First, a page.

This course is aimed at those who wish to learn, or have limited experience of navigation already, or wish to relearn old skills. The course will provide you with the skills to navigate in low level countryside using paths tracks and other linear features, map interpretation and basic compass work is included. It incorporates many of the skills of the One Day Navigation Course but at a higher standard over two days. The Course is of 16 hours duration spread over two consecutive days. There are 2-3 hours classroom tuition and table top exercises on the morning of each day but otherwise the remainder of the course takes place 'on the hill'. Learning to navigate safely and confidently are the key themes.

The Learning Outcomes will allow you to:

  • navigate using a variety of maps and scales
  • use 4 and 6 figure grid references with worded descriptions to define the position of a map feature and to locate a feature on the ground
  • orientate the map using handrails, obvious point features and major landforms
  • use linear features (e.g. paths, tracks, clear boundaries) as handrails in simple navigation exercises
  • relate prominent landforms such as large hills and valleys to corresponding contour information on the map
  • orientate the map by aligning a compass needle against grid north and be aware that magnetic variation causes an inaccuracy
  • use an orientated map to confirm direction of travel
  • use clearly identifiable features to confirm position along the route and to recognise when the target has been overshot
  • measure horizontal distance on the map and estimate distance on the ground using timing, pacing and simple visual judgements e.g. 100m
  • plan and implement simple routes and navigation strategies based on the above skills
  • recognise a navigation error within a few minutes and apply simple relocation techniques using handrails and prominent features
  • demonstrate an awareness of local and national access issues, access legislation, personal responsibilities and the Countryside Code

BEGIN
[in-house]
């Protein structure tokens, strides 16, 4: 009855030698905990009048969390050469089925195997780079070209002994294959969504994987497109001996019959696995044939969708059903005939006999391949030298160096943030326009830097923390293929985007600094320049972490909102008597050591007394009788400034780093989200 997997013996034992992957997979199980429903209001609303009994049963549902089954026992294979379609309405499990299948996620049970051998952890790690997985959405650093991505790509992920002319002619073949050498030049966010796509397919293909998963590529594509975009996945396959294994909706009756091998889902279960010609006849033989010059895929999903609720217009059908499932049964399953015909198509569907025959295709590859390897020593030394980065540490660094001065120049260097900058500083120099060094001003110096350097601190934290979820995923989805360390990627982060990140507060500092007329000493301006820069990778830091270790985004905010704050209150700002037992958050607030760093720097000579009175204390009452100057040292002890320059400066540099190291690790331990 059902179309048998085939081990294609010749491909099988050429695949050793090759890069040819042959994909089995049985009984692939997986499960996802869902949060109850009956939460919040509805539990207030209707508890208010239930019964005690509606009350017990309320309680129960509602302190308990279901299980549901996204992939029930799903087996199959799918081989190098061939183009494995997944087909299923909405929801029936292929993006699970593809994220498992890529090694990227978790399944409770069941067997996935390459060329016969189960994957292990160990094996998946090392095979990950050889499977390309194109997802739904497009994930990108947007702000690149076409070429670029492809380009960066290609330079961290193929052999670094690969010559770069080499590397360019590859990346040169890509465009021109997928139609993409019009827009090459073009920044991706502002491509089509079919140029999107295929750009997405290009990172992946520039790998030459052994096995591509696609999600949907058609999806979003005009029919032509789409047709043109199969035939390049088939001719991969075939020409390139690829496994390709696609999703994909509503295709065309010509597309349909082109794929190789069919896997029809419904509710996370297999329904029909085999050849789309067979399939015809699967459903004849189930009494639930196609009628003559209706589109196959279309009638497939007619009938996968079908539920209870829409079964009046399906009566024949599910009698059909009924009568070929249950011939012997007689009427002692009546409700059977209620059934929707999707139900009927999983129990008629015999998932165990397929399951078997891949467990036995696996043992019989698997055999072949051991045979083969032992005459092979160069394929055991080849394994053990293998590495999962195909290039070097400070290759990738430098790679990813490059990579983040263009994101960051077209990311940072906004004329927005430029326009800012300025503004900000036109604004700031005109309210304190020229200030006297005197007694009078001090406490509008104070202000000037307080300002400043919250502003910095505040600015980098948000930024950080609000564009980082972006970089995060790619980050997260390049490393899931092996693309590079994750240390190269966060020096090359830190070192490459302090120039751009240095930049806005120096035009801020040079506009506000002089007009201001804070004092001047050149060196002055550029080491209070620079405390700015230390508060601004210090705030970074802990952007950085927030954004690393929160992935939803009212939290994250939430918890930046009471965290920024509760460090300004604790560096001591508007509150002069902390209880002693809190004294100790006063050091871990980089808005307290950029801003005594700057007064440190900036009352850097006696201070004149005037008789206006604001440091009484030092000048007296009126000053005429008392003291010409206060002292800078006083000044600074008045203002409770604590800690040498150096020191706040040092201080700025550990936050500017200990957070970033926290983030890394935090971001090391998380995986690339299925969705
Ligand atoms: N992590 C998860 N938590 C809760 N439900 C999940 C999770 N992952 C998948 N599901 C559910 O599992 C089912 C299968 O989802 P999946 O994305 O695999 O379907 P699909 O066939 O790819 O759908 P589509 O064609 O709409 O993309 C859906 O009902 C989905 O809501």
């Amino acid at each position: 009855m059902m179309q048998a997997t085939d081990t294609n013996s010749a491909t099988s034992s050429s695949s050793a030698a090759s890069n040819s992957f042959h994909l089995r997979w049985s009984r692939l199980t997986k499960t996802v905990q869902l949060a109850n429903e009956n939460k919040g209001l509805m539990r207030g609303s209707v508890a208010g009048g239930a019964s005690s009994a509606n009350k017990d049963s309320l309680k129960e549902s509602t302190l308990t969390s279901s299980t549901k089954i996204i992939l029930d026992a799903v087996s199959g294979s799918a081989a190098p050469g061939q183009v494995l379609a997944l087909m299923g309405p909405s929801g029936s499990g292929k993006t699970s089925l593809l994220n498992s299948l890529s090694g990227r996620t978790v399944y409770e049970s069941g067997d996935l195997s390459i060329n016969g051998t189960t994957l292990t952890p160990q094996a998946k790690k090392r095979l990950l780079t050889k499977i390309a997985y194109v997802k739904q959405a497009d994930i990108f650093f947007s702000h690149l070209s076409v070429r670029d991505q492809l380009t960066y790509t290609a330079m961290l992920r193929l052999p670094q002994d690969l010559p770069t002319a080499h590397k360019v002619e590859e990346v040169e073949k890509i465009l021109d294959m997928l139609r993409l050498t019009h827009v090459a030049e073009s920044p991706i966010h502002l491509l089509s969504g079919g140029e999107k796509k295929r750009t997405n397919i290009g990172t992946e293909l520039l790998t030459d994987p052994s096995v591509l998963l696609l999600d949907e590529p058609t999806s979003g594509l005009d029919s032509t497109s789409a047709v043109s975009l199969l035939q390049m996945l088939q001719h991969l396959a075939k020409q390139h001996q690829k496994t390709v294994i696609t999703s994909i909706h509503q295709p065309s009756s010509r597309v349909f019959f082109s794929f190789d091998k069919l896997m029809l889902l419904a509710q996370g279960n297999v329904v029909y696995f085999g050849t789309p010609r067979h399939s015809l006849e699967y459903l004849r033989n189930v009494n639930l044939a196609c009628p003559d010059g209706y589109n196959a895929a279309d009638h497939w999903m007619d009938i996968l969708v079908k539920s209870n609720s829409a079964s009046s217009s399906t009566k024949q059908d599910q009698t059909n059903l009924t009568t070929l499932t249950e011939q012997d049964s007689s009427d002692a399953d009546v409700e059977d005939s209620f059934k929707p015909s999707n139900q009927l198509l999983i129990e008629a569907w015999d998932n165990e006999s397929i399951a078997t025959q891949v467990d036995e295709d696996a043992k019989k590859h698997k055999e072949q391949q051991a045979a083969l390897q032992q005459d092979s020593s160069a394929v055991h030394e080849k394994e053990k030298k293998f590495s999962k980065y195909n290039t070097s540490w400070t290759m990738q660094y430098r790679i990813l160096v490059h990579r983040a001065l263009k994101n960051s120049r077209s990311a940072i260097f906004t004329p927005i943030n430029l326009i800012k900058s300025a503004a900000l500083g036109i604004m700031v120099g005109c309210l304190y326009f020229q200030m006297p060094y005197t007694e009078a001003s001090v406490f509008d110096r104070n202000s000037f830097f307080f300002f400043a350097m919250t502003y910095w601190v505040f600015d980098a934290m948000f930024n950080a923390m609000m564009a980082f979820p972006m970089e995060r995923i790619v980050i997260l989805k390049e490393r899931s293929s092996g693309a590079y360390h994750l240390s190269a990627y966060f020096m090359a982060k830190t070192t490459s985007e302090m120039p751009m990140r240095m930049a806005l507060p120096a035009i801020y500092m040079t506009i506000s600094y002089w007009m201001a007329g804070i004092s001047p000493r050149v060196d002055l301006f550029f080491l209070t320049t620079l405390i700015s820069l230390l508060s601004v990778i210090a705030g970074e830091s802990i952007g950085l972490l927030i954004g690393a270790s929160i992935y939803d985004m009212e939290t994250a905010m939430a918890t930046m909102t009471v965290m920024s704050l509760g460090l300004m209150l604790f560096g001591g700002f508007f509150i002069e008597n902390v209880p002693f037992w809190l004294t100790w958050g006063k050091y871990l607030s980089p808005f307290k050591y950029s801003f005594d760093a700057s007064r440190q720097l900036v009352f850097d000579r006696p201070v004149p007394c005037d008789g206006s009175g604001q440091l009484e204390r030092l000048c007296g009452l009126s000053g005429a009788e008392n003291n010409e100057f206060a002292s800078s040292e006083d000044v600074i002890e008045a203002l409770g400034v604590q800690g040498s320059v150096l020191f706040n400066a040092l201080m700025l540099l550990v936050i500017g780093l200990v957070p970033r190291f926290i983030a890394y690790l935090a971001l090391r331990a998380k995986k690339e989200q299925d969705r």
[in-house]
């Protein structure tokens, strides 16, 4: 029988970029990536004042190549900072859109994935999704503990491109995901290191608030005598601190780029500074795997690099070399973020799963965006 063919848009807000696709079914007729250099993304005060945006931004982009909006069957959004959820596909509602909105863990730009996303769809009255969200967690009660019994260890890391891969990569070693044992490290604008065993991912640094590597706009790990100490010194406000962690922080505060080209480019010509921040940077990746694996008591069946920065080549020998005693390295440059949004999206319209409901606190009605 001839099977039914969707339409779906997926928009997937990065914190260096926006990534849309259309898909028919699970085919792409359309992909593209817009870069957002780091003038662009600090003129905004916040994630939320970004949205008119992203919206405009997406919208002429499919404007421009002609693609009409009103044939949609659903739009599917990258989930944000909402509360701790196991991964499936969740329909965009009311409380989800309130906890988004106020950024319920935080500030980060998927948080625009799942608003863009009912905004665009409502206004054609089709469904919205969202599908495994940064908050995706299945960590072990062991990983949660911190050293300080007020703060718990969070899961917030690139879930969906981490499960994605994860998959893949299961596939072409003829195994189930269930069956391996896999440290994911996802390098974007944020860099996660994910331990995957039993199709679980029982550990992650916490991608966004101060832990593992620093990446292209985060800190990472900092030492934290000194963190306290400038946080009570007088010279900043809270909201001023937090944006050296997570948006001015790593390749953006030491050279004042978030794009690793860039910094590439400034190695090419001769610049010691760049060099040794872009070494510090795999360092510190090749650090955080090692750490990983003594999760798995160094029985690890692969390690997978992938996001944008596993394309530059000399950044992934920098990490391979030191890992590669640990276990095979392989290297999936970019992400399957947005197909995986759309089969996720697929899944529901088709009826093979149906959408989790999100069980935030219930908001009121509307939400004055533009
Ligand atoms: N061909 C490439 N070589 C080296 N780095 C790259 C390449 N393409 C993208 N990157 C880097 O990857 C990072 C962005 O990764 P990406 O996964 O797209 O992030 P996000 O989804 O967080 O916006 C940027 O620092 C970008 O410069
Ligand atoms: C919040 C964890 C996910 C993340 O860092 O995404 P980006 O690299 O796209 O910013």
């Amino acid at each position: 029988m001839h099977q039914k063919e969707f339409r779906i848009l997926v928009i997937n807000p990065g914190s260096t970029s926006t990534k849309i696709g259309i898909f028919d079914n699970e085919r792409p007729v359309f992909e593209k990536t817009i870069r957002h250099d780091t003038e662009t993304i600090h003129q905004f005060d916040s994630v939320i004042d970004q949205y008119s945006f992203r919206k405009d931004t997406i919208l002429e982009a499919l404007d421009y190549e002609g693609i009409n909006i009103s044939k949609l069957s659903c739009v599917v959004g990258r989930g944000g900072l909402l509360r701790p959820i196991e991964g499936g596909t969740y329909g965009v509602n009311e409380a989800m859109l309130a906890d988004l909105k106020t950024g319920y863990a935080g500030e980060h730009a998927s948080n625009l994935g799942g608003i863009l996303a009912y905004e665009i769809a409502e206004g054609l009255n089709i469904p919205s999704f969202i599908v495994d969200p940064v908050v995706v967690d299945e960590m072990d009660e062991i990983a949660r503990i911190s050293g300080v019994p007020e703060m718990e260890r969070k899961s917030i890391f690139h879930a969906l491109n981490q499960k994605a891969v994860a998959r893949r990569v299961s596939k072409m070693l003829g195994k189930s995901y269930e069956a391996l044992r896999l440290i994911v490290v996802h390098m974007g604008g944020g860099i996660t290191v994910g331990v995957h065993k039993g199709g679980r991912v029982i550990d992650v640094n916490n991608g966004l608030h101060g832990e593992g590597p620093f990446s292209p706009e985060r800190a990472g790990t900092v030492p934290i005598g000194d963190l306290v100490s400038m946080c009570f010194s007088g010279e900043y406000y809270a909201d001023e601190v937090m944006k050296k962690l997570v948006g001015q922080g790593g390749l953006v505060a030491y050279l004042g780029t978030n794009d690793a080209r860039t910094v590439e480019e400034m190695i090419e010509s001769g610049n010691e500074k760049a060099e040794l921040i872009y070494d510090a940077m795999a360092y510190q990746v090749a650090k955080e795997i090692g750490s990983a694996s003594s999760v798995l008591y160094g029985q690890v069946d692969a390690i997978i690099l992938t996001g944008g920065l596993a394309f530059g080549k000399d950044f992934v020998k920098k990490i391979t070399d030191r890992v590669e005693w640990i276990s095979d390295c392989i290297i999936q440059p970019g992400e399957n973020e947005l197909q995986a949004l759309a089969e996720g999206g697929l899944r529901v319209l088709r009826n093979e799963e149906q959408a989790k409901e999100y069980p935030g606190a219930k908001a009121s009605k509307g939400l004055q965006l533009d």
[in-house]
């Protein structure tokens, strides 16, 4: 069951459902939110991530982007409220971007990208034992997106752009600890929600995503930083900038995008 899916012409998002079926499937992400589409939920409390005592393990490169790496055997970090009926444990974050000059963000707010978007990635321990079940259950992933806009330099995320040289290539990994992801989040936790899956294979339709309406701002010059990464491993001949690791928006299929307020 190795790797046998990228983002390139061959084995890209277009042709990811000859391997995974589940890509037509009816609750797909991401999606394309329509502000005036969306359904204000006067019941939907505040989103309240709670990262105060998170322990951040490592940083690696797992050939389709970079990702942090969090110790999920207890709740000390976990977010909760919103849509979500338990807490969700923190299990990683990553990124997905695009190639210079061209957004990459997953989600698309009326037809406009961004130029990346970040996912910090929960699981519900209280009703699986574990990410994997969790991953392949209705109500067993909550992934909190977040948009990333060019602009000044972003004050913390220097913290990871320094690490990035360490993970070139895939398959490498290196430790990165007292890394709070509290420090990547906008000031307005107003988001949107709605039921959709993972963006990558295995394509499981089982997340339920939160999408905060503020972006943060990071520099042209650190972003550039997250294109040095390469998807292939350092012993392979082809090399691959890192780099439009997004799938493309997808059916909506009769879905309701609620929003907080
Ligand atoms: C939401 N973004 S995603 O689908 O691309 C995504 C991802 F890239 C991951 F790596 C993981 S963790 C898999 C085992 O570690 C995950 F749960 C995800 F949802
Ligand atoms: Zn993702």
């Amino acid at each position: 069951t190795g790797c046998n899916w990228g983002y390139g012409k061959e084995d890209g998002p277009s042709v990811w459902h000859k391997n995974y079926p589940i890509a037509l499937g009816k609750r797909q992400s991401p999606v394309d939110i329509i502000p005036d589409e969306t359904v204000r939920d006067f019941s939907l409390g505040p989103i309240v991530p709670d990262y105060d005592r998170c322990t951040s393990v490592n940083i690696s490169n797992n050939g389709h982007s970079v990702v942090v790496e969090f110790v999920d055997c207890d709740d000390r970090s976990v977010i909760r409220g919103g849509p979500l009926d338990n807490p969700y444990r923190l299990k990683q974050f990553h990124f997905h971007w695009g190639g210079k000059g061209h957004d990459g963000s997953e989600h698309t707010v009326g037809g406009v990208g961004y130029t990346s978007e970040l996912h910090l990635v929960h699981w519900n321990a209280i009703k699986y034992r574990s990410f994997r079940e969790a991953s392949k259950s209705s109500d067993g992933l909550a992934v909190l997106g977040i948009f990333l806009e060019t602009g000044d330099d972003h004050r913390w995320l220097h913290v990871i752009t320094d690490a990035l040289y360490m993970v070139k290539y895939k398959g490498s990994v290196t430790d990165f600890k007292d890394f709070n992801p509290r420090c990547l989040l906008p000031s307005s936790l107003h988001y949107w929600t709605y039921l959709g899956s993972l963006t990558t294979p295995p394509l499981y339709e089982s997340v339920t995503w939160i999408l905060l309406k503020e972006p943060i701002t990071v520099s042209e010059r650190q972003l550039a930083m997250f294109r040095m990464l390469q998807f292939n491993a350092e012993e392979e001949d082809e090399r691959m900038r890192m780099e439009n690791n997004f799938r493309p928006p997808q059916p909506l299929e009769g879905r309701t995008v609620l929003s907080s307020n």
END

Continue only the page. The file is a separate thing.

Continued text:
• demonstrate appropriate knowledge of walking equipment, safety equipment and emergency procedures

        Course Ratio 1:4
        Training area: Rolling hills above Glossopdale        Max places: 4 clients
        Cost: £140 per person

The Two-Day Intermediate Navigation Course

This course is aimed at clients who have some previous experience of navigating across open high moorland and perhaps UK mountain ranges in Summer. The Learning Outcomes require further navigation strategies than those of the Foundation Course. The terrain on Day One is mixed rolling pasture land holding natural and man made features to navigate towards. Day Two is a complete change as we take to the high moorland of Bleaklow where more challenging terrain is encountered. Reading the land, contour interpretation and accurate map and compass work is essential. OS and Harvey maps of varying scales will be used on both days as we travel ‘point to point’ to find a variety of features. The Course is of 16 hours duration spread over two consecutive days. There is some classroom tuition on the morning of each day but otherwise the remainder of the course takes place 'on the hill'. Learning to navigate safely and confidently are the key themes.

The Learning Outcomes will allow you to:

  • navigate using a variety of maps and scales
  • use 4 and 6 figure grid references with worded descriptions to define the position of a map feature and to locate a feature on the ground
  • orientate the map using handrails, obvious point features and major landforms
  • use linear features (e.g. paths, tracks, clear boundaries) as handrails in simple navigation exercises
  • relate small hills, small valleys, prominent re-entrants and prominent spurs to their corresponding map contours. Use prominent hills, ridges, spurs and valleys as a means of navigation in good visibility
  • use landforms and point features to orientate the map and as collecting and catching features
  • use a compass to: accurately follow a bearing; aim off; check the direction of handrails and other linear features